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Induction of Intracellular cAMP by a Synthetic Retroviral Envelope Peptide: A Possible Mechanism of Immunopathogenesis in Retroviral Infections
Soichi Haraguchi, Robert A. Good, Michelle James-Yarish, George J. Cianciolo and Noorbibi K. Day
Proceedings of the National Academy of Sciences of the United States of America
Vol. 92, No. 12 (Jun. 6, 1995), pp. 5568-5571
Published by: National Academy of Sciences
Stable URL: http://www.jstor.org/stable/2367558
Page Count: 4
You can always find the topics here!Topics: Cytokines, Cell lines, Cell extracts, Infections, Immunology, Humans, Retroviridae, Monocytes, Genes, Dimers
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A synthetic heptadecapeptide, CKS-17, represents the highly conserved amino acid sequences occurring within the transmembrane envelope protein of many animal and human retroviruses. CKS-17 has been demonstrated to exhibit suppressive properties for numerous immune functions. We have recently shown that CKS-17 acts as an immunomodulatory epitope causing an imbalance of human type 1 and type 2 cytokine production and suppression of cell-mediated immunities. cAMP, an intracellular second messenger, plays an important role in regulation of cytokine biosynthesis-i.e., elevation of intracellular cAMP levels selectively inhibits type 1 cytokine production but has no effect or enhances type 2 cytokine production. Here, we demonstrate that CKS-17 induces dramatic rises in the intracellular cAMP levels of a human monocyte cell line and of human peripheral blood mononuclear cells in a time- and dose-dependent manner. A peptide corresponding to the reverse sequence of CKS-17, used as control, has no effect on intracellular cAMP levels. The cAMP-inducing ability of CKS-17 is significantly blocked by SQ-22536, an inhibitor of adenylate cyclase. These results indicate that CKS-17, a highly conserved component of the transmembrane proteins of immunosuppressive retroviruses, induces increased intracellular levels of cAMP via activation of adenylate cyclase and suggest that this retroviral envelope peptide may differentially modulate type 1 and type 2 cytokine production through elevation of intracellular cAMP levels.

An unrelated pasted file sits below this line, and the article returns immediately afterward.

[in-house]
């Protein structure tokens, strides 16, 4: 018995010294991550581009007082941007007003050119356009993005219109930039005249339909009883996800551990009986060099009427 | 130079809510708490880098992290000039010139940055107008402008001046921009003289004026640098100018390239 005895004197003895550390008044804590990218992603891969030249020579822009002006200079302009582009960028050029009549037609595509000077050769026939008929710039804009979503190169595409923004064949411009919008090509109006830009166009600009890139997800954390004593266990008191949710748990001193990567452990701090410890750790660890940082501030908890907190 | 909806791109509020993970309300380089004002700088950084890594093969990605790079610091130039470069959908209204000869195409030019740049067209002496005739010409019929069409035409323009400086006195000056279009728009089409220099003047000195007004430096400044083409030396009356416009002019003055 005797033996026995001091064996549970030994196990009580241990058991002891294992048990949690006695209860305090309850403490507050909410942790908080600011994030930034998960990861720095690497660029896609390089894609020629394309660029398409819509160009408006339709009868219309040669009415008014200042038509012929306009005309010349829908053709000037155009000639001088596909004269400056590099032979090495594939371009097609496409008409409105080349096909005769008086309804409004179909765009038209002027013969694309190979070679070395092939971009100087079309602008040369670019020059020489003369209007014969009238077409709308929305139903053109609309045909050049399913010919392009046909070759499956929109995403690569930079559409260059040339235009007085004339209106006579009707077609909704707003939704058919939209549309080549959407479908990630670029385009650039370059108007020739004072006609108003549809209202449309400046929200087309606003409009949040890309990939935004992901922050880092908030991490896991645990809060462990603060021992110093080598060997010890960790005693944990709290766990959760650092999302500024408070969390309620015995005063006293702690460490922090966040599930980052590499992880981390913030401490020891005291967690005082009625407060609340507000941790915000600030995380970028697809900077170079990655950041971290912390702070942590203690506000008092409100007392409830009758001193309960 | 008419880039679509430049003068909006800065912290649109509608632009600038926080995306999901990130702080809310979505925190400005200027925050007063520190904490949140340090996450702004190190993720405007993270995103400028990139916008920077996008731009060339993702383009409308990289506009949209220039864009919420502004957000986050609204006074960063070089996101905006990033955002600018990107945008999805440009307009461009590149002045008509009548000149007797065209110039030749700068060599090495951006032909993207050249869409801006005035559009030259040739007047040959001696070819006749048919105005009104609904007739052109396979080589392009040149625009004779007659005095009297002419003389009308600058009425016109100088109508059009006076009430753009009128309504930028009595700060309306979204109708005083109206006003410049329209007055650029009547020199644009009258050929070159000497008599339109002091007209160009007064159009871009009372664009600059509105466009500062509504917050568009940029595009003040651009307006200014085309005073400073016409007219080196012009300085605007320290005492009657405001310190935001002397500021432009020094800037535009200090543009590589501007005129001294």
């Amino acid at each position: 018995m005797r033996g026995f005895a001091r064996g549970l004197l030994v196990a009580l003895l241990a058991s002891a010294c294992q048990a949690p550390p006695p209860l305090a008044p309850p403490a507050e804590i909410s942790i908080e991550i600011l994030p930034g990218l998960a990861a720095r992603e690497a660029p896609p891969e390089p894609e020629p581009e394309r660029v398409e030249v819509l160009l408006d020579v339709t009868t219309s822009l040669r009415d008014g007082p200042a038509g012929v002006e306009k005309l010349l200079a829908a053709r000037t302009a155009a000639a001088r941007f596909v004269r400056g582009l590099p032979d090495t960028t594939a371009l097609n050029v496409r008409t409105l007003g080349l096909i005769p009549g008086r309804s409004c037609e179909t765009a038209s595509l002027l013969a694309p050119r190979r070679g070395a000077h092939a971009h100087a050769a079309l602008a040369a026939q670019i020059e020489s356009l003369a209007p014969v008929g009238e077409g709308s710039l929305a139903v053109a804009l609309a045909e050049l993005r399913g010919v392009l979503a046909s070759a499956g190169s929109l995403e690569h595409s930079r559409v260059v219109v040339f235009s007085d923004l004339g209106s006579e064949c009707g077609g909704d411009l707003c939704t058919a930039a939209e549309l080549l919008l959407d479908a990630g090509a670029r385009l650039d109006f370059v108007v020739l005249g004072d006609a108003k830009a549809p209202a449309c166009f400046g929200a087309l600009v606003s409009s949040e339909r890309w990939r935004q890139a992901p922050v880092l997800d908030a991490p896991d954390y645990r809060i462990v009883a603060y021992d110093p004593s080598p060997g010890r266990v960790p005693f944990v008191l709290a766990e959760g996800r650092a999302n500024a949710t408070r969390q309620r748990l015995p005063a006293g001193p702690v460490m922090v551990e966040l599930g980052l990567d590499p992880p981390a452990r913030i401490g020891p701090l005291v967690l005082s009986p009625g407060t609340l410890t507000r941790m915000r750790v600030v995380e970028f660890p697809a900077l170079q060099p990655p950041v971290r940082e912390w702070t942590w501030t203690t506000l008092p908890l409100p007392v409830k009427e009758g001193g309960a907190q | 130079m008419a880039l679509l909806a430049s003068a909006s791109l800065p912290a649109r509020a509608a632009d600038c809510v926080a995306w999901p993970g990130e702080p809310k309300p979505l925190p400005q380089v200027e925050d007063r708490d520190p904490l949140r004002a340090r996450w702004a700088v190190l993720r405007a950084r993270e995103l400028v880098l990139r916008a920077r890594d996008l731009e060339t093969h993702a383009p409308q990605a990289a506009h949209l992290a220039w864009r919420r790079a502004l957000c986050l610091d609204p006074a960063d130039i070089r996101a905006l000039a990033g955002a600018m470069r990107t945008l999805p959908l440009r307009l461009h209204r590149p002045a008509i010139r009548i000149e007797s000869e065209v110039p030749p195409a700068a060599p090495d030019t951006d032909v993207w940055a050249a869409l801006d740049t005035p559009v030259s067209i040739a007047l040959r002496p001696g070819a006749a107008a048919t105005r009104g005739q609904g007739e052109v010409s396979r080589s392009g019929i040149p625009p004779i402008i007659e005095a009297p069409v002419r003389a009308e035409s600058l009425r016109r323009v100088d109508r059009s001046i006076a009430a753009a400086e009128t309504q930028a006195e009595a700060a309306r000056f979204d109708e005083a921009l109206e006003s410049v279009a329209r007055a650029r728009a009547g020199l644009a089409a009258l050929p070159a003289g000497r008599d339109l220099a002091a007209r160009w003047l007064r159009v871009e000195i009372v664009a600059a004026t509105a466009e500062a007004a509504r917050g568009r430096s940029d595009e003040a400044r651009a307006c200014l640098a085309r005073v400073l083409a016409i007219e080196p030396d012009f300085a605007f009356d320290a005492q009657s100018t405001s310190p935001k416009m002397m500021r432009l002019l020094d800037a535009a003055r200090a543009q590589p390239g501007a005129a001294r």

Proceedings of the National Academy of Sciences of the United States of America © 1995 National Academy of Sciences